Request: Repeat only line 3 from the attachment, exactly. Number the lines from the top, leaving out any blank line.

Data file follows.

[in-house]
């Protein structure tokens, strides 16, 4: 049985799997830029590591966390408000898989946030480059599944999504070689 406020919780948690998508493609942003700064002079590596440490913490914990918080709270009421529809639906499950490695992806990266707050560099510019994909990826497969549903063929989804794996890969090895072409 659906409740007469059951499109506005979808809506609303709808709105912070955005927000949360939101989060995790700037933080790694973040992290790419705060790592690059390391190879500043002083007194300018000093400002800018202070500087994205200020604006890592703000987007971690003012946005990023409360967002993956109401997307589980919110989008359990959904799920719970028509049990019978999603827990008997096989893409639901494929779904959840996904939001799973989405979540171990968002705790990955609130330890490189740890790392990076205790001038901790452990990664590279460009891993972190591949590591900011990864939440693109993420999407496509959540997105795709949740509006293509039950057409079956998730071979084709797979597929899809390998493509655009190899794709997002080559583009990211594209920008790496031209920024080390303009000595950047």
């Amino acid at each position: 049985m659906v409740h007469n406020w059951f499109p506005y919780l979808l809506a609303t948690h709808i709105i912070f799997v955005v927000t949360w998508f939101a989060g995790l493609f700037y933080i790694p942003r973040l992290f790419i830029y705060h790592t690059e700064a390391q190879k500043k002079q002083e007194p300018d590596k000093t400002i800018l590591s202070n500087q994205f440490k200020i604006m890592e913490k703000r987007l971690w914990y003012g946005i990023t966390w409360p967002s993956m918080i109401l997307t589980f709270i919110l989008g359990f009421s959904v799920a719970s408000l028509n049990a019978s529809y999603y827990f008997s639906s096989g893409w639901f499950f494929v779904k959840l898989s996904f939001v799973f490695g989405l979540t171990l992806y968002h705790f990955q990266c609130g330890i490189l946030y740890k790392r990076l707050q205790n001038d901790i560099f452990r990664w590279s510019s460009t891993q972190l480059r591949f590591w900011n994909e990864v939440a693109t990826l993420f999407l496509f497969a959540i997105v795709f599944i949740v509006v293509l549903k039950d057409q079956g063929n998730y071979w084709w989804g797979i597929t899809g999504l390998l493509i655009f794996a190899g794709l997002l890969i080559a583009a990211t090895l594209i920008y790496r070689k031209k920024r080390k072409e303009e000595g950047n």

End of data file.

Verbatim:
């Amino acid at each position: 049985m659906v409740h007469n406020w059951f499109p506005y919780l979808l809506a609303t948690h709808i709105i912070f799997v955005v927000t949360w998508f939101a989060g995790l493609f700037y933080i790694p942003r973040l992290f790419i830029y705060h790592t690059e700064a390391q190879k500043k002079q002083e007194p300018d590596k000093t400002i800018l590591s202070n500087q994205f440490k200020i604006m890592e913490k703000r987007l971690w914990y003012g946005i990023t966390w409360p967002s993956m918080i109401l997307t589980f709270i919110l989008g359990f009421s959904v799920a719970s408000l028509n049990a019978s529809y999603y827990f008997s639906s096989g893409w639901f499950f494929v779904k959840l898989s996904f939001v799973f490695g989405l979540t171990l992806y968002h705790f990955q990266c609130g330890i490189l946030y740890k790392r990076l707050q205790n001038d901790i560099f452990r990664w590279s510019s460009t891993q972190l480059r591949f590591w900011n994909e990864v939440a693109t990826l993420f999407l496509f497969a959540i997105v795709f599944i949740v509006v293509l549903k039950d057409q079956g063929n998730y071979w084709w989804g797979i597929t899809g999504l390998l493509i655009f794996a190899g794709l997002l890969i080559a583009a990211t090895l594209i920008y790496r070689k031209k920024r080390k072409e303009e000595g950047n």